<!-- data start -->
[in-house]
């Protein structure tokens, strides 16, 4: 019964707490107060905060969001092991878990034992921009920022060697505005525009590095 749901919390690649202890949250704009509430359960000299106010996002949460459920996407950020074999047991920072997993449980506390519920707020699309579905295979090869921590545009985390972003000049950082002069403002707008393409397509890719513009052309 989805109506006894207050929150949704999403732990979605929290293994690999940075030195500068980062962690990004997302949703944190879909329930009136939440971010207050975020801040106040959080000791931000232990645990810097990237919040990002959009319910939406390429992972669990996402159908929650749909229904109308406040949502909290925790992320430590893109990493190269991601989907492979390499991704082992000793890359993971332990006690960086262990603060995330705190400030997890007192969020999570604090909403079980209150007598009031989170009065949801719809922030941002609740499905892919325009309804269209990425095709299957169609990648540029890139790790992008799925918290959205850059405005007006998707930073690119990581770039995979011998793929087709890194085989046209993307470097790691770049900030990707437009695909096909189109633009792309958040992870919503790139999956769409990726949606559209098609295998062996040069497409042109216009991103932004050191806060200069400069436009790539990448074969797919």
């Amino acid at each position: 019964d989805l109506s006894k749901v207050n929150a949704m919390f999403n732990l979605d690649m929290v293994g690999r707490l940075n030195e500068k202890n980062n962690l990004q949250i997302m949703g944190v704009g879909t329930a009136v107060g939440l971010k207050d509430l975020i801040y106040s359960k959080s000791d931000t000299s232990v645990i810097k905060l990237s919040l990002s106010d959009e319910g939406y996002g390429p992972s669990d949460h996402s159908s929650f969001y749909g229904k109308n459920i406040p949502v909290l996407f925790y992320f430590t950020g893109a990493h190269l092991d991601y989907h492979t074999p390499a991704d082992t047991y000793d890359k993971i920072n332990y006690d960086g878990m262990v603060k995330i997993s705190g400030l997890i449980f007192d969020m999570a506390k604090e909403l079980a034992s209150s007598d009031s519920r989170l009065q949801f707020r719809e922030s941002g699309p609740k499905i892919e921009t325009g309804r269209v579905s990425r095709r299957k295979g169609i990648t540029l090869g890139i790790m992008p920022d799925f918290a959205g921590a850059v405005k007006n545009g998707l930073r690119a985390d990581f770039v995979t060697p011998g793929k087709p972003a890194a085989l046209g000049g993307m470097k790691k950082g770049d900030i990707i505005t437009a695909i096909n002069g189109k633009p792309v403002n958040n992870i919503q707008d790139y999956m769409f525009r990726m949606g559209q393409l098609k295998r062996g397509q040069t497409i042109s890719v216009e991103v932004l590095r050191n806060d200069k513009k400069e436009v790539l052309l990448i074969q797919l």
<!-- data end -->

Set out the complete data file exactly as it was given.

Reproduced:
[in-house]
């Protein structure tokens, strides 16, 4: 019964707490107060905060969001092991878990034992921009920022060697505005525009590095 749901919390690649202890949250704009509430359960000299106010996002949460459920996407950020074999047991920072997993449980506390519920707020699309579905295979090869921590545009985390972003000049950082002069403002707008393409397509890719513009052309 989805109506006894207050929150949704999403732990979605929290293994690999940075030195500068980062962690990004997302949703944190879909329930009136939440971010207050975020801040106040959080000791931000232990645990810097990237919040990002959009319910939406390429992972669990996402159908929650749909229904109308406040949502909290925790992320430590893109990493190269991601989907492979390499991704082992000793890359993971332990006690960086262990603060995330705190400030997890007192969020999570604090909403079980209150007598009031989170009065949801719809922030941002609740499905892919325009309804269209990425095709299957169609990648540029890139790790992008799925918290959205850059405005007006998707930073690119990581770039995979011998793929087709890194085989046209993307470097790691770049900030990707437009695909096909189109633009792309958040992870919503790139999956769409990726949606559209098609295998062996040069497409042109216009991103932004050191806060200069400069436009790539990448074969797919």
């Amino acid at each position: 019964d989805l109506s006894k749901v207050n929150a949704m919390f999403n732990l979605d690649m929290v293994g690999r707490l940075n030195e500068k202890n980062n962690l990004q949250i997302m949703g944190v704009g879909t329930a009136v107060g939440l971010k207050d509430l975020i801040y106040s359960k959080s000791d931000t000299s232990v645990i810097k905060l990237s919040l990002s106010d959009e319910g939406y996002g390429p992972s669990d949460h996402s159908s929650f969001y749909g229904k109308n459920i406040p949502v909290l996407f925790y992320f430590t950020g893109a990493h190269l092991d991601y989907h492979t074999p390499a991704d082992t047991y000793d890359k993971i920072n332990y006690d960086g878990m262990v603060k995330i997993s705190g400030l997890i449980f007192d969020m999570a506390k604090e909403l079980a034992s209150s007598d009031s519920r989170l009065q949801f707020r719809e922030s941002g699309p609740k499905i892919e921009t325009g309804r269209v579905s990425r095709r299957k295979g169609i990648t540029l090869g890139i790790m992008p920022d799925f918290a959205g921590a850059v405005k007006n545009g998707l930073r690119a985390d990581f770039v995979t060697p011998g793929k087709p972003a890194a085989l046209g000049g993307m470097k790691k950082g770049d900030i990707i505005t437009a695909i096909n002069g189109k633009p792309v403002n958040n992870i919503q707008d790139y999956m769409f525009r990726m949606g559209q393409l098609k295998r062996g397509q040069t497409i042109s890719v216009e991103v932004l590095r050191n806060d200069k513009k400069e436009v790539l052309l990448i074969q797919l």